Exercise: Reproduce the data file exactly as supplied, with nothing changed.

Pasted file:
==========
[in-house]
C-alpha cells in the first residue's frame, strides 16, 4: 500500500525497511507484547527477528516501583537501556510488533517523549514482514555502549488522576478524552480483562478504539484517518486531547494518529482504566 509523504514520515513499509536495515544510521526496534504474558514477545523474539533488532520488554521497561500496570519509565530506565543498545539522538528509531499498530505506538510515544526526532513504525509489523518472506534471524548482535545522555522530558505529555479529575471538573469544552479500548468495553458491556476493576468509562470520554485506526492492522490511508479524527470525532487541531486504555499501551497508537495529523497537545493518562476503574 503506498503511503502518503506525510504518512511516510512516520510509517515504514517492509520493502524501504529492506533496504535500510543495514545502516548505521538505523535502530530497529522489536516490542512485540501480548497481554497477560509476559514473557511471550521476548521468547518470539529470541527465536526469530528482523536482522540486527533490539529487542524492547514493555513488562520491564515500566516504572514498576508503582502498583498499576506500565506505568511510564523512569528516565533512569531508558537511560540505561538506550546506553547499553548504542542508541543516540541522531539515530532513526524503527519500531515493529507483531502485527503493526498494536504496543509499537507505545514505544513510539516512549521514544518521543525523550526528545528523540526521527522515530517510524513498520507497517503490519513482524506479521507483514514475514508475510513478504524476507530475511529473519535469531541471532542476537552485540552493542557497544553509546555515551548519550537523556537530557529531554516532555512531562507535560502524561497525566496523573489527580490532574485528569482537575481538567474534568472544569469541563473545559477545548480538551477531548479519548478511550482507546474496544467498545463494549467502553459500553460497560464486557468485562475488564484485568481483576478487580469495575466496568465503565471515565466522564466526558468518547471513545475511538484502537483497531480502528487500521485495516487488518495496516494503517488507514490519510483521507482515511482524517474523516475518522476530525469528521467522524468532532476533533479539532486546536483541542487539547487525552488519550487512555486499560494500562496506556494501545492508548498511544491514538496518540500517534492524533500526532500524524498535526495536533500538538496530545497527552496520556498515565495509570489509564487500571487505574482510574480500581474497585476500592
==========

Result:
[in-house]
C-alpha cells in the first residue's frame, strides 16, 4: 500500500525497511507484547527477528516501583537501556510488533517523549514482514555502549488522576478524552480483562478504539484517518486531547494518529482504566 509523504514520515513499509536495515544510521526496534504474558514477545523474539533488532520488554521497561500496570519509565530506565543498545539522538528509531499498530505506538510515544526526532513504525509489523518472506534471524548482535545522555522530558505529555479529575471538573469544552479500548468495553458491556476493576468509562470520554485506526492492522490511508479524527470525532487541531486504555499501551497508537495529523497537545493518562476503574 503506498503511503502518503506525510504518512511516510512516520510509517515504514517492509520493502524501504529492506533496504535500510543495514545502516548505521538505523535502530530497529522489536516490542512485540501480548497481554497477560509476559514473557511471550521476548521468547518470539529470541527465536526469530528482523536482522540486527533490539529487542524492547514493555513488562520491564515500566516504572514498576508503582502498583498499576506500565506505568511510564523512569528516565533512569531508558537511560540505561538506550546506553547499553548504542542508541543516540541522531539515530532513526524503527519500531515493529507483531502485527503493526498494536504496543509499537507505545514505544513510539516512549521514544518521543525523550526528545528523540526521527522515530517510524513498520507497517503490519513482524506479521507483514514475514508475510513478504524476507530475511529473519535469531541471532542476537552485540552493542557497544553509546555515551548519550537523556537530557529531554516532555512531562507535560502524561497525566496523573489527580490532574485528569482537575481538567474534568472544569469541563473545559477545548480538551477531548479519548478511550482507546474496544467498545463494549467502553459500553460497560464486557468485562475488564484485568481483576478487580469495575466496568465503565471515565466522564466526558468518547471513545475511538484502537483497531480502528487500521485495516487488518495496516494503517488507514490519510483521507482515511482524517474523516475518522476530525469528521467522524468532532476533533479539532486546536483541542487539547487525552488519550487512555486499560494500562496506556494501545492508548498511544491514538496518540500517534492524533500526532500524524498535526495536533500538538496530545497527552496520556498515565495509570489509564487500571487505574482510574480500581474497585476500592